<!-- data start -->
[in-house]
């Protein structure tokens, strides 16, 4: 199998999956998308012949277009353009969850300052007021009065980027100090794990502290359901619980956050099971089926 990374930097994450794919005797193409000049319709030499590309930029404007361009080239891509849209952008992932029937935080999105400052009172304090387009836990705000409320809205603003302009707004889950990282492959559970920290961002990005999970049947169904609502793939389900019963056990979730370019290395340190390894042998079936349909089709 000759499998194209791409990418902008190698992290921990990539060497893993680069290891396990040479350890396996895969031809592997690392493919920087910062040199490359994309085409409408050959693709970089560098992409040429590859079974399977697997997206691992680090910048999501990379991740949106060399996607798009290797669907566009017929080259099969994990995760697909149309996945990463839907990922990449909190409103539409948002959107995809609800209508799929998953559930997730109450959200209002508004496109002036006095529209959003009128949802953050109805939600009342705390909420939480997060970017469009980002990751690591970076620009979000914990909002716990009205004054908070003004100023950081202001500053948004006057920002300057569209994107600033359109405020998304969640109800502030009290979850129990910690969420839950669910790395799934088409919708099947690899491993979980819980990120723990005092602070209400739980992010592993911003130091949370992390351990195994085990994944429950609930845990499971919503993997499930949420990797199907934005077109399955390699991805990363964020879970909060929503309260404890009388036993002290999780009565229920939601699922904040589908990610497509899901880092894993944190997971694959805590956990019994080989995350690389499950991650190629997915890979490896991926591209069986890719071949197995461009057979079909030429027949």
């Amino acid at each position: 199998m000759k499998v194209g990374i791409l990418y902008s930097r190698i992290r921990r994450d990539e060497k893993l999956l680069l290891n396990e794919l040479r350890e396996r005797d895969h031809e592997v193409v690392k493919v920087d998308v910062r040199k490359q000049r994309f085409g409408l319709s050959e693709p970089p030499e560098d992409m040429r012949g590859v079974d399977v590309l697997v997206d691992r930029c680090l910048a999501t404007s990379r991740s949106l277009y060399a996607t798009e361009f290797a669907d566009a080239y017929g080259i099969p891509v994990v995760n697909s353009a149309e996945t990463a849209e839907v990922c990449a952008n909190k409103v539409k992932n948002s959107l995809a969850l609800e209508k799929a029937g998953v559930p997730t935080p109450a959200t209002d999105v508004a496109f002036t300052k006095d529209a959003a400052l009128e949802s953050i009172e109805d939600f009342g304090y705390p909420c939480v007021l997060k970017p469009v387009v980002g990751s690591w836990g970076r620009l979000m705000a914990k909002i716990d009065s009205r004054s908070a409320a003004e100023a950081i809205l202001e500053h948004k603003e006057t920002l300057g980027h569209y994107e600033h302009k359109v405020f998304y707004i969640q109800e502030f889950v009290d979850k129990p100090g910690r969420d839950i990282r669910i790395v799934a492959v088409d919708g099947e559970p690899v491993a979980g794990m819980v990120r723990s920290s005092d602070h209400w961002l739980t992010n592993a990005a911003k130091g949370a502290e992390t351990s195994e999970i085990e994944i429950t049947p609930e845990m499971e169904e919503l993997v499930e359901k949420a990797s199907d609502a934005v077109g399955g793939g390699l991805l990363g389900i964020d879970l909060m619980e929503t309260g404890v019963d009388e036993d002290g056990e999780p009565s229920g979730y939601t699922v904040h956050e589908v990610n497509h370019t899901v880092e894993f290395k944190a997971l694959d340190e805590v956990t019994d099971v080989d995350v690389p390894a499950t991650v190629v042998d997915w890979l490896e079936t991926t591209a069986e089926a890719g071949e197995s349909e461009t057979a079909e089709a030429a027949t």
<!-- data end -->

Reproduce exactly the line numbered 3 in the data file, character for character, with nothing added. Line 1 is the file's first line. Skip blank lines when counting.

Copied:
């Amino acid at each position: 199998m000759k499998v194209g990374i791409l990418y902008s930097r190698i992290r921990r994450d990539e060497k893993l999956l680069l290891n396990e794919l040479r350890e396996r005797d895969h031809e592997v193409v690392k493919v920087d998308v910062r040199k490359q000049r994309f085409g409408l319709s050959e693709p970089p030499e560098d992409m040429r012949g590859v079974d399977v590309l697997v997206d691992r930029c680090l910048a999501t404007s990379r991740s949106l277009y060399a996607t798009e361009f290797a669907d566009a080239y017929g080259i099969p891509v994990v995760n697909s353009a149309e996945t990463a849209e839907v990922c990449a952008n909190k409103v539409k992932n948002s959107l995809a969850l609800e209508k799929a029937g998953v559930p997730t935080p109450a959200t209002d999105v508004a496109f002036t300052k006095d529209a959003a400052l009128e949802s953050i009172e109805d939600f009342g304090y705390p909420c939480v007021l997060k970017p469009v387009v980002g990751s690591w836990g970076r620009l979000m705000a914990k909002i716990d009065s009205r004054s908070a409320a003004e100023a950081i809205l202001e500053h948004k603003e006057t920002l300057g980027h569209y994107e600033h302009k359109v405020f998304y707004i969640q109800e502030f889950v009290d979850k129990p100090g910690r969420d839950i990282r669910i790395v799934a492959v088409d919708g099947e559970p690899v491993a979980g794990m819980v990120r723990s920290s005092d602070h209400w961002l739980t992010n592993a990005a911003k130091g949370a502290e992390t351990s195994e999970i085990e994944i429950t049947p609930e845990m499971e169904e919503l993997v499930e359901k949420a990797s199907d609502a934005v077109g399955g793939g390699l991805l990363g389900i964020d879970l909060m619980e929503t309260g404890v019963d009388e036993d002290g056990e999780p009565s229920g979730y939601t699922v904040h956050e589908v990610n497509h370019t899901v880092e894993f290395k944190a997971l694959d340190e805590v956990t019994d099971v080989d995350v690389p390894a499950t991650v190629v042998d997915w890979l490896e079936t991926t591209a069986e089926a890719g071949e197995s349909e461009t057979a079909e089709a030429a027949t």